This Sunday’s readings finally give us the chance to make our decision.
It isn’t easy. The Gospel makes clear that Jesus Christ himself knows that many of us would rather just walk away.
That is why, for the past five weeks, he has been preparing us to make this commitment. Over roughly the same period of time when headlines about the Church were turning dark, readings at Mass were pointing out where the light is, in a series of Sundays focused on the Eucharist.
Now we come to the decision point. As many of his disciples walk away, Jesus turns to his apostles — and to us — and asks, “Do you also want to leave?”
Peter comes up with the first good reason not to go: There is no other good option.
“Master, to whom shall we go?” Peter says in the Gospel. “You have the words of eternal life. We have come to believe and are convinced that you are the Holy One of God.”
Peter can’t comprehend what Jesus is asking when he commands us to “eat my flesh and drink my blood.” He doesn’t like that Jesus has become so unpopular. But he does know that there is no other option available that is better than Jesus.
Peter is like the woman with the hemorrhage who pushed through the crowd to be healed by Jesus. She had “suffered greatly at the hands of many doctors and had spent all that she had. Yet she was not helped but only grew worse.”
Many of us today have also learned the hard way that there is no good answer out there except Jesus. So even when things get tough, and even when we don’t understand exactly what’s going on, we know that everything is worse without Jesus than with him, and so we stick.
Another reason to commit is because we have seen God’s greatness.
A similar decision point is give in the First Reading. Joshua has gathered the tribes of Isreal to hear his farewell speech before he dies.
He tells them: “Decide today whom you will serve, the gods your fathers served beyond the River or the gods of the Amorites. … As for me and my household, we will serve the LORD.”
The people follow Joshua, and they explain why. “It was the LORD, our God, who brought us and our fathers up out of the land of Egypt, out of a state of slavery,” they say. “He performed those great miracles before our very eyes.”
Our experience is no different: Jesus took us out of a life of meaninglessness and into a life of light. We can each remember the prayers he answered and we can each forget the sins he forgave. He gave us peace of mind when nothing else could.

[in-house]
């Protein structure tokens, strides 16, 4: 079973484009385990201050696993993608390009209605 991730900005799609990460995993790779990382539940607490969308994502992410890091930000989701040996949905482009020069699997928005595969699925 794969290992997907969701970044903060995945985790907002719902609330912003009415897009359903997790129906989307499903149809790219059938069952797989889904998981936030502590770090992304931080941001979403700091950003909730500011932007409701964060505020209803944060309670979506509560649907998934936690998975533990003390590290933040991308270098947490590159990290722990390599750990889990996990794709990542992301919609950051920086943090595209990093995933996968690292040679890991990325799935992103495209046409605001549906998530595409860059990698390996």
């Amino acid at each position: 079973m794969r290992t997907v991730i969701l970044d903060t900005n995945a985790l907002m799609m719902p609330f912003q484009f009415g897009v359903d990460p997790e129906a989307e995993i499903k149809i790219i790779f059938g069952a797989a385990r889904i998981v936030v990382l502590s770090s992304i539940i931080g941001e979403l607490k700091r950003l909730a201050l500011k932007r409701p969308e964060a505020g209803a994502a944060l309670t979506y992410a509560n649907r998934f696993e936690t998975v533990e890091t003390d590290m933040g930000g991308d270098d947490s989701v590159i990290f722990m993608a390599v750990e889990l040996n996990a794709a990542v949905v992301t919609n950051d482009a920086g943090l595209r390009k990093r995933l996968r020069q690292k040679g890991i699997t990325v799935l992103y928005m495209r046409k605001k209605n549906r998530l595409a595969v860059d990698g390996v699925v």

A third reason to commit is because Christ is our model.
Nonetheless, in the Gospel, many of the disciples leave him and “return to their former way of life.”
The words are significant there: Their “former way of life” is the kind of life they led before Christ — not the changed life they led after they met him.
St. Paul loves to point out how Jesus Christ changes everything in our lives. In the second reading, from Ephesians, this is applied to marriage.
“Be subordinate to one another out of reverence for Christ,” he says. But after that, Paul has special advice for the wife and for the man.
If his words sound harsh, consider what polls say are the most common complaints spouses have against each other. Husbands say, “Women complain, criticize and nag too much,” and, “Women are too controlling.” Wives say, “Men don’t listen. They are only interested in one thing,” and “Men zone out and won’t help at home.”
The advice in the second reading strikes at the heart of each set of complaints: Women are supposed to give themselves to their husband, not control them; husbands are supposed to give themselves to their wives, not ignore them.
Both are supposed to imitate Jesus Christ, who subordinates himself to us in the Eucharist and loves us selflessly on the cross. He is a model we can follow in every aspect of life.
Fourth, Jesus gives the ultimate reason to commit to him: He is almighty God.
Jesus in the end gives a reason to commit to him that is better than all of those.
“Does this shock you? What if you were to see the Son of Man ascending to where he was before?” Jesus tells those who leave him. “The words I have spoken to you are Spirit and life.”
Jesus isn’t just theoretically a good thing. He is actually God. Through him all things were created — each of us and everything we see, touch and taste, were made.
His will defines what is best for us. There is no life apart from him and no happiness but his.
But in order to love him, we have to be free, so still he asks: “Will you also leave?” He awaits our answer at every Mass.
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